Alphabet range in Python


How do I create a list of alphabet characters, without doing it manually like this?

['a', 'b', 'c', 'd', ..., 'z']
Asked By: Alexa Elis



>>> import string
>>> string.ascii_lowercase
>>> list(string.ascii_lowercase)
['a', 'b', 'c', 'd', 'e', 'f', 'g', 'h', 'i', 'j', 'k', 'l', 'm', 'n', 'o', 'p', 'q', 'r', 's', 't', 'u', 'v', 'w', 'x', 'y', 'z']

Alternatively, using range:

>>> list(map(chr, range(97, 123)))
['a', 'b', 'c', 'd', 'e', 'f', 'g', 'h', 'i', 'j', 'k', 'l', 'm', 'n', 'o', 'p', 'q', 'r', 's', 't', 'u', 'v', 'w', 'x', 'y', 'z']

Or equivalently:

>>> list(map(chr, range(ord('a'), ord('z')+1)))
['a', 'b', 'c', 'd', 'e', 'f', 'g', 'h', 'i', 'j', 'k', 'l', 'm', 'n', 'o', 'p', 'q', 'r', 's', 't', 'u', 'v', 'w', 'x', 'y', 'z']

Other helpful string module features:

>>> help(string)
    ascii_letters = 'abcdefghijklmnopqrstuvwxyzABCDEFGHIJKLMNOPQRSTUVWXYZ'
    ascii_lowercase = 'abcdefghijklmnopqrstuvwxyz'
    digits = '0123456789'
    hexdigits = '0123456789abcdefABCDEF'
    octdigits = '01234567'
    printable = '0123456789abcdefghijklmnopqrstuvwxyzABCDEFGHIJKLMNOPQRSTUVWXYZ!"#$%&'()*+,-./:;<=>?@[\]^_`{|}~ tnrx0bx0c'
    punctuation = '!"#$%&'()*+,-./:;<=>?@[\]^_`{|}~'
    whitespace = ' tnrx0bx0c'
Answered By: jamylak

In Python 2.7 and 3 you can use this:

import string


As @Zaz says:
string.lowercase is deprecated and no longer works in Python 3 but string.ascii_lowercase works in both

Answered By: Trinh Nguyen
[chr(i) for i in range(ord('a'),ord('z')+1)]
Answered By: Bg1850

Here is a simple letter-range implementation:


def letter_range(start, stop="{", step=1):
    """Yield a range of lowercase letters.""" 
    for ord_ in range(ord(start.lower()), ord(stop.lower()), step):
        yield chr(ord_)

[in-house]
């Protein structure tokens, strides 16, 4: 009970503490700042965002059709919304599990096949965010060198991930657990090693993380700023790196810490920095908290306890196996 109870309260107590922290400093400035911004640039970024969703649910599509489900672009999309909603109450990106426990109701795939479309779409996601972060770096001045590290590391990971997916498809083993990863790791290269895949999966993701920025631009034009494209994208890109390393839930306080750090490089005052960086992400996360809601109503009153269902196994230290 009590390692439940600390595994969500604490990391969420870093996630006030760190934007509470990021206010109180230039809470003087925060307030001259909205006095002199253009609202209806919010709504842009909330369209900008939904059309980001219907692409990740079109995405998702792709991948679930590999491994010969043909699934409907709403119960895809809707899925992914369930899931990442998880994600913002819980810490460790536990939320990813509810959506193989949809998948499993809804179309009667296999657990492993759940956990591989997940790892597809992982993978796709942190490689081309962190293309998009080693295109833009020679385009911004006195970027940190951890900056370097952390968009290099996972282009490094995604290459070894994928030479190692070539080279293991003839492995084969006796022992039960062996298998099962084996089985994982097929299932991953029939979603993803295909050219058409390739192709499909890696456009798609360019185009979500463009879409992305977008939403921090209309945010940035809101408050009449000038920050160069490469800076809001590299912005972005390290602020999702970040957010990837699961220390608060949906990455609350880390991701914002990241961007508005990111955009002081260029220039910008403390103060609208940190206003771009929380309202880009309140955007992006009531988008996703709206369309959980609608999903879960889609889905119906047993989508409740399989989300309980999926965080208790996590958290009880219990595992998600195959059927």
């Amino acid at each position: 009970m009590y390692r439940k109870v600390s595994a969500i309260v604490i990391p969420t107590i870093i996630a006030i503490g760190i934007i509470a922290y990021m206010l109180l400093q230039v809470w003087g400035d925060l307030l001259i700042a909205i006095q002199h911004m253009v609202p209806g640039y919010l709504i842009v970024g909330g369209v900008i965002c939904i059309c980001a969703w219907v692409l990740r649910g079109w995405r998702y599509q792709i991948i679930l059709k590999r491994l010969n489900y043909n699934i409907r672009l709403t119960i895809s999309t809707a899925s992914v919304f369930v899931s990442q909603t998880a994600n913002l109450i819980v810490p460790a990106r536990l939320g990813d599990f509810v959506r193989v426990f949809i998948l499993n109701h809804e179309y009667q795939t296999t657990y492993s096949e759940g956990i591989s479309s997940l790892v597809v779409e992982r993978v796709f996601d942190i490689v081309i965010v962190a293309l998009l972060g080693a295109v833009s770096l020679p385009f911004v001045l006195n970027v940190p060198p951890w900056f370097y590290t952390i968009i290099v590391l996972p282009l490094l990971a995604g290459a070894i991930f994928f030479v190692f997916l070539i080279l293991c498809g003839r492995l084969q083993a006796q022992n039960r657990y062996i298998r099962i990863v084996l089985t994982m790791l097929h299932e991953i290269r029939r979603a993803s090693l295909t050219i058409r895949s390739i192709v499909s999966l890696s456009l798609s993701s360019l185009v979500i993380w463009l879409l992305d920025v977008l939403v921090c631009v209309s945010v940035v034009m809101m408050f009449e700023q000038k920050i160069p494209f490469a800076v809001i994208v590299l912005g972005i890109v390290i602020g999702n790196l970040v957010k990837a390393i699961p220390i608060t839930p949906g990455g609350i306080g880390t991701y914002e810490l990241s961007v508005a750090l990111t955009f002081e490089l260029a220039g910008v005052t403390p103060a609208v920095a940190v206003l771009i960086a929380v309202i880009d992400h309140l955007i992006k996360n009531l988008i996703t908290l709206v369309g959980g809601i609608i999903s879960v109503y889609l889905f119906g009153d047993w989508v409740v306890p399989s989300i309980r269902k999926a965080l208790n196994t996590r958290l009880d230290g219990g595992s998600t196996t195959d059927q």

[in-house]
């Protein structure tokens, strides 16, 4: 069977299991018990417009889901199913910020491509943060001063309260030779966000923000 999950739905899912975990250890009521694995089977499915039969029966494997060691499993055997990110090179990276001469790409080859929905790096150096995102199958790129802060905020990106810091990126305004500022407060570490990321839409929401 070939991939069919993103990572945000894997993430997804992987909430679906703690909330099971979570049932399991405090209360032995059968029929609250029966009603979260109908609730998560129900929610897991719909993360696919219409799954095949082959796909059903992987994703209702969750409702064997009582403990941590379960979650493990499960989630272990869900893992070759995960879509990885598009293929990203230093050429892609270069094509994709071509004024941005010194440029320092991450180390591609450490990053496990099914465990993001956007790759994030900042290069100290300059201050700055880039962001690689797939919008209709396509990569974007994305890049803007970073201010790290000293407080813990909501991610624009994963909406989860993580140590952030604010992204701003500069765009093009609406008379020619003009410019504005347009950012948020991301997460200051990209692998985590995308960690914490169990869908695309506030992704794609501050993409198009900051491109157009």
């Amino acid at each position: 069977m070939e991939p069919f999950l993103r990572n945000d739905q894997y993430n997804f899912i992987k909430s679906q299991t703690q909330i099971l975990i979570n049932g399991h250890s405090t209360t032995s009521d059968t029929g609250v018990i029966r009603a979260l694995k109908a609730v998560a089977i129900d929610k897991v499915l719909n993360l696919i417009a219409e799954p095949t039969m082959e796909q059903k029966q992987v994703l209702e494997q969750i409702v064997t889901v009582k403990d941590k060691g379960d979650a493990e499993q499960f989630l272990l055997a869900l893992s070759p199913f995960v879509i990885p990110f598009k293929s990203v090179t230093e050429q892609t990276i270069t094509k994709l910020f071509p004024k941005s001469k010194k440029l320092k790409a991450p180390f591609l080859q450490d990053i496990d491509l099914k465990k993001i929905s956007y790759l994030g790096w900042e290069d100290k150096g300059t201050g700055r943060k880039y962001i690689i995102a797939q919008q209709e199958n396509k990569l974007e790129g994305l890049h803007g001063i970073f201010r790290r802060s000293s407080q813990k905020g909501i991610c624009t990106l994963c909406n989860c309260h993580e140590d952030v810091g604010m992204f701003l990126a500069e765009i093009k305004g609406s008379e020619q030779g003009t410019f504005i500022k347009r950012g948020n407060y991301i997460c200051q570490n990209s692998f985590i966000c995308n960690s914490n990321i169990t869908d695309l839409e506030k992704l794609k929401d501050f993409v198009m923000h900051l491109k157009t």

list(letter_range("a", "f"))
# ['a', 'b', 'c', 'd', 'e']

list(letter_range("a", "f", step=2))
# ['a', 'c', 'e']
Answered By: pylang

If you are looking to an equivalent of letters[1:10] from R, you can use:

import string
Answered By: Qaswed

Print the Upper and Lower case alphabets in python using a built-in range function

def upperCaseAlphabets():
    print("Upper Case Alphabets")
    for i in range(65, 91):
        print(chr(i), end=" ")

def lowerCaseAlphabets():
    print("Lower Case Alphabets")
    for i in range(97, 123):
        print(chr(i), end=" ")

Answered By: Lakshmikandan

This is the easiest way I can figure out:

for i in range(97, 123):
    print("{:c}".format(i), end='')

So, 97 to 122 are the ASCII number equivalent to ‘a’ to and ‘z’. Notice the lowercase and the need to put 123, since it will not be included).

In print function make sure to set the {:c} (character) format, and, in this case, we want it to print it all together not even letting a new line at the end, so end=''would do the job.

The result is this:

Answered By: RicarHincapie

Here is how I implemented my custom function for letters range generation based on string.ascii_letters:

from string import ascii_letters

def range_alpha(start_letter, end_letter):
  return ascii_letters[
    ascii_letters.index(start_letter):ascii_letters.index(end_letter) + 1

print(range_alpha('a', 'z'))
print(range_alpha('A', 'Z'))
print(range_alpha('a', 'Z'))
Answered By: Martin Tovmassian

Although this is an old question, I’ll give an answer which is quite flexible. If you have PyICU installed, this can be easily leveraged for this task:

from icu import UnicodeSet
lset = UnicodeSet('[a-z]')
# ['a', 'b', 'c', 'd', 'e', 'f', 'g', 'h', 'i', 'j', 'k', 'l', 'm', 'n', 'o', 'p', 'q', 'r', 's', 't', 'u', 'v', 'w', 'x', 'y', 'z']
ulset = UnicodeSet('[a-zA-Z]')
# ['A', 'B', 'C', 'D', 'E', 'F', 'G', 'H', 'I', 'J', 'K', 'L', 'M', 'N', 'O', 'P', 'Q', 'R', 'S', 'T', 'U', 'V', 'W', 'X', 'Y', 'Z', 'a', 'b', 'c', 'd', 'e', 'f', 'g', 'h', 'i', 'j', 'k', 'l', 'm', 'n', 'o', 'p', 'q', 'r', 's', 't', 'u', 'v', 'w', 'x', 'y', 'z']

But you can also use any UnicodeSet patterns in the same way:

uset2 = UnicodeSet('[[:Ll:]&[:Latin:]]')

This pattern is an intersection between two sets. The intersection between all lowercase characters and all Latin characters, i.e. all the lowercase Latin characters.

Answered By: Andj
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